How to clean the wood-fired oven in five easy steps.
Cooking in a wood-fired oven is a very emotional experience and gives food an inimitably smoky taste. So, nowadays, if you have a wood-burning oven in your home or in your garden, you can count yourself lucky. Firewood is the oldest cooking fuel and despite the entry into the market of more modern and convenient cooking appliances that run on different combustibles, it remains the best power source quality-wise. Obviously, to make the most of your wood-fired oven, after cooking pizzas, puddings and plenty of other delicacies, a minimum of maintenance and cleaning is required.
Five tips for cleaning your oven to perfection
Cleaning the wood-fired oven is quite crucial to keep it at peak condition and, most of all, to prevent food from absorbing pesky smell or bad taste. Frequently, pizzas that look bad and taste worse are only the result of baking them in an oven not very well cleaned. The quality and fragrance of food baked in a wood-burning oven is in fact not exclusively due to the kind of cooking but also to the proper cleaning of the appliance. It’s no big deal anyway: following these simple tips, the wood-fired oven will be ready to cook all kinds of food enhancing their flavour among other things.
Choosing the right tools is the key
To clean the wood-fired oven perfectly, the first step is to choose the right tools and everything you need. Definitely, you can’t do without:
- one shovel
- one half-moon shaped copper wire brush
- one large brass wire brush
- one cloth
In addition, the most experienced pizza makers recommend using a bellows to blow the ash away from the oven floor without risk of burning oneself. After lighting the fire and pushing the fire to the side, the bellows comes in handy to clear the floor and to start cooking pizzas and other delicacies.
1 – Which is the best time to clean your wood-fired oven and to sweep its flue?
It may sound trivial and obvious but it’s worth repeating that you wait until the oven, especially its floor, has properly cooled down before cleaning it. The oven works best if it’s cleaned daily. Another very important aspect in the maintenance of the wood-fired oven is that its flue must be swept periodically to remove blockages and soot. Don’t worry, it’s really simple and economical. Scrub with a large brass wire brush until you have cleaned the length of the flue then remove the soot and clean the oven floor.
2 – Ash removal: an all-important operation for a proper cleaning of your oven
Usually, wood-fired ovens are made of refractory bricks that can withstand very high temperatures if some maintenance tips are followed. Cleaning the oven is a prerequisite to guarantee an excellent cooking of the food. The first step is to remove ash that is only the consistent by-product of the combustion of wood. For clearing the largest part of it, you can use a shovel or a brush coupled with a scraper or a knife to scratch away detritus or residual food being careful not to damage the oven floor. Then you can use the half-moon shaped wire brush or the bellows if you want to take cleaning to another level. The presence of soot traces on food, the difficulties for the oven to achieve high temperatures or the excess smoke when cooking very often mean trouble for the chimney flue. In this case, roll up your sleeves and remove the soot ensconced even in the hard-to-reach spots thanks to a brush wrapped in a wet cloth. We recommend repeating this operation twice.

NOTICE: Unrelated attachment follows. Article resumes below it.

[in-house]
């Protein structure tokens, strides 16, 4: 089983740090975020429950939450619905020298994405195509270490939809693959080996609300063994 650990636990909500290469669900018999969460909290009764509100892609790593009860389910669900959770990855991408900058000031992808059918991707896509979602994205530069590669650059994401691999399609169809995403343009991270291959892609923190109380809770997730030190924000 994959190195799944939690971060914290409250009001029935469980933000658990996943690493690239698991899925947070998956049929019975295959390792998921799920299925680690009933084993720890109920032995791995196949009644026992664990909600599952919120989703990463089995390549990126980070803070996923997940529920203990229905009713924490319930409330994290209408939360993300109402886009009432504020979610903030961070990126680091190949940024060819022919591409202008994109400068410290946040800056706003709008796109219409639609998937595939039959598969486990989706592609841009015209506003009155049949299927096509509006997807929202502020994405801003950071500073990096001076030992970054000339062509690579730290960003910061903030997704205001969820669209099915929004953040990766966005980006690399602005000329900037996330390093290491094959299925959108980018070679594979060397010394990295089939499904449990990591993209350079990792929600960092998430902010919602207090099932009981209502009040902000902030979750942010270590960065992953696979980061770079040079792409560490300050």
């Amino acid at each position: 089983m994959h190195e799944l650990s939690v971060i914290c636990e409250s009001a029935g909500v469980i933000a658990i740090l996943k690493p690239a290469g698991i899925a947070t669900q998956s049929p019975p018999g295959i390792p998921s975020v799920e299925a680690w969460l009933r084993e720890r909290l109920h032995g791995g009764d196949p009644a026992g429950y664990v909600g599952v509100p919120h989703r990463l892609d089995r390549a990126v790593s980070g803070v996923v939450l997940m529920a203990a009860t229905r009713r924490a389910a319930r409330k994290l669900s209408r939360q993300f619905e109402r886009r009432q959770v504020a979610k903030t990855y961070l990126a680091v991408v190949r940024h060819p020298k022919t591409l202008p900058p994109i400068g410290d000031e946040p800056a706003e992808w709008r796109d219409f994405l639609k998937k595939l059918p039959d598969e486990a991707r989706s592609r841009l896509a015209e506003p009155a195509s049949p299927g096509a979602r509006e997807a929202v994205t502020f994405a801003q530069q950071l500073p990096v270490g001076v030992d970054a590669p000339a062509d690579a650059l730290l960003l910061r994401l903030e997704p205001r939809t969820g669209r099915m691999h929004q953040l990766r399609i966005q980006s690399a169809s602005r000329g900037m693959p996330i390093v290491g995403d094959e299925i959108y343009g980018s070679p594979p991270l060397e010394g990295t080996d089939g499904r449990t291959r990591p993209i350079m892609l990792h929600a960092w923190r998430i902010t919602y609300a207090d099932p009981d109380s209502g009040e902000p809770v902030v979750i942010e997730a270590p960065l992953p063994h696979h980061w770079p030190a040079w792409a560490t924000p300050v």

3 – Cleaning of encrustations and grease stains
In the event of food deposits or grease stains on the oven floor, just raise the oven temperature and then clear these encrustations that the heat has dissolved. To remove grease stains, rub the offending areas with a sponge soaked in water and vinegar and rinse. As mentioned earlier, make sure the oven is turned off and cold to avoid burns before cleaning it. Do not use detergents because they could alter the taste of food. Basically, a wood-burning oven doesn’t require much more maintenance than the regular checks scheduled for a stove. Considering the temperature at which an oven operates, it’s very unlikely that large soot deposits build up; if some remain after the coals have cooled, they will be burned next time you use the oven or, at worst, a quick scrub with a wet sponge will do the trick.
4 – Cracks in the wood-fired oven; how to avoid soot deposits
Right now, it’s better to check that there are no cracks in the oven dome (except for the steel-dome ovens). Generally, hairline cracks do happen. The problem arises when these cracks get bigger so that hard-to-reach soot deposits can nestle in these interstices. Sometimes, through these gaps, soot makes its way up to the isolation layer and can build up to the level where it can catch fire. You can use the bellows to blow ash away from the oven floor. Nowadays some companies offer a wide range of steel dome ovens that are not subject to such cracks and are much more comfortable and easier to clean compared to the traditional ovens. In addition to this, they are more energy-efficient and have less heat loss.
5 – Cleaning the wood-fired oven is easier than it looks
Finally, a last tip to keep your wood-fired oven from getting dirty: always moisten the floor before baking your food. If after the first use, some cracking appears, try not to worry; these cracks are the result of the thermal expansion of refractories and it’s only natural or rather beneficial for the oven to work correctly. To sum up, cooking in a wood-burning oven is simple and economical even though it’s not without pitfalls, but you can easily get around them by doing some smart moves.